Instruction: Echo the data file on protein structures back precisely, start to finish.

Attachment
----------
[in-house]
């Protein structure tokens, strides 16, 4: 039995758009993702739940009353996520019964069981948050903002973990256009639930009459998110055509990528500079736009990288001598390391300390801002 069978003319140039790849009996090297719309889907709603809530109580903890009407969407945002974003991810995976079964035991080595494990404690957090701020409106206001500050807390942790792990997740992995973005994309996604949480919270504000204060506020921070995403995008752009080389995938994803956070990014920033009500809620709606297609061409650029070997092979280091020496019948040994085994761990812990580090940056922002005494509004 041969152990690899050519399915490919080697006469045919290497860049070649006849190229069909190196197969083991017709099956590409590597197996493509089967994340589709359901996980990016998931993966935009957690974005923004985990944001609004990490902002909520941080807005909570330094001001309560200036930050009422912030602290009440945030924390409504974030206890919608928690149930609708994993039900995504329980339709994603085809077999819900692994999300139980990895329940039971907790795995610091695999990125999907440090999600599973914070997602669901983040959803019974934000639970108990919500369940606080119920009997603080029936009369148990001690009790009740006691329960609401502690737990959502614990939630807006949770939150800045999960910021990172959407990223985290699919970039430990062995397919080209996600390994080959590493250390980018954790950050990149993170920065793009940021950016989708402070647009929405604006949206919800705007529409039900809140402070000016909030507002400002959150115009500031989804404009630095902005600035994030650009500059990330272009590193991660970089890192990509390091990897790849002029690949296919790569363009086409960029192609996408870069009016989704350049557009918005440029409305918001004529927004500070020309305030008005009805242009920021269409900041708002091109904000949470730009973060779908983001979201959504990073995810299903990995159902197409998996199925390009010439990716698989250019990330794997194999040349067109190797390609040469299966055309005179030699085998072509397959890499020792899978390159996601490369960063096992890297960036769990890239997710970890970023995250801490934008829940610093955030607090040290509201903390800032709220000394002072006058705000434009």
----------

[in-house]
């Protein structure tokens, strides 16, 4: 039995758009993702739940009353996520019964069981948050903002973990256009639930009459998110055509990528500079736009990288001598390391300390801002 069978003319140039790849009996090297719309889907709603809530109580903890009407969407945002974003991810995976079964035991080595494990404690957090701020409106206001500050807390942790792990997740992995973005994309996604949480919270504000204060506020921070995403995008752009080389995938994803956070990014920033009500809620709606297609061409650029070997092979280091020496019948040994085994761990812990580090940056922002005494509004 041969152990690899050519399915490919080697006469045919290497860049070649006849190229069909190196197969083991017709099956590409590597197996493509089967994340589709359901996980990016998931993966935009957690974005923004985990944001609004990490902002909520941080807005909570330094001001309560200036930050009422912030602290009440945030924390409504974030206890919608928690149930609708994993039900995504329980339709994603085809077999819900692994999300139980990895329940039971907790795995610091695999990125999907440090999600599973914070997602669901983040959803019974934000639970108990919500369940606080119920009997603080029936009369148990001690009790009740006691329960609401502690737990959502614990939630807006949770939150800045999960910021990172959407990223985290699919970039430990062995397919080209996600390994080959590493250390980018954790950050990149993170920065793009940021950016989708402070647009929405604006949206919800705007529409039900809140402070000016909030507002400002959150115009500031989804404009630095902005600035994030650009500059990330272009590193991660970089890192990509390091990897790849002029690949296919790569363009086409960029192609996408870069009016989704350049557009918005440029409305918001004529927004500070020309305030008005009805242009920021269409900041708002091109904000949470730009973060779908983001979201959504990073995810299903990995159902197409998996199925390009010439990716698989250019990330794997194999040349067109190797390609040469299966055309005179030699085998072509397959890499020792899978390159996601490369960063096992890297960036769990890239997710970890970023995250801490934008829940610093955030607090040290509201903390800032709220000394002072006058705000434009």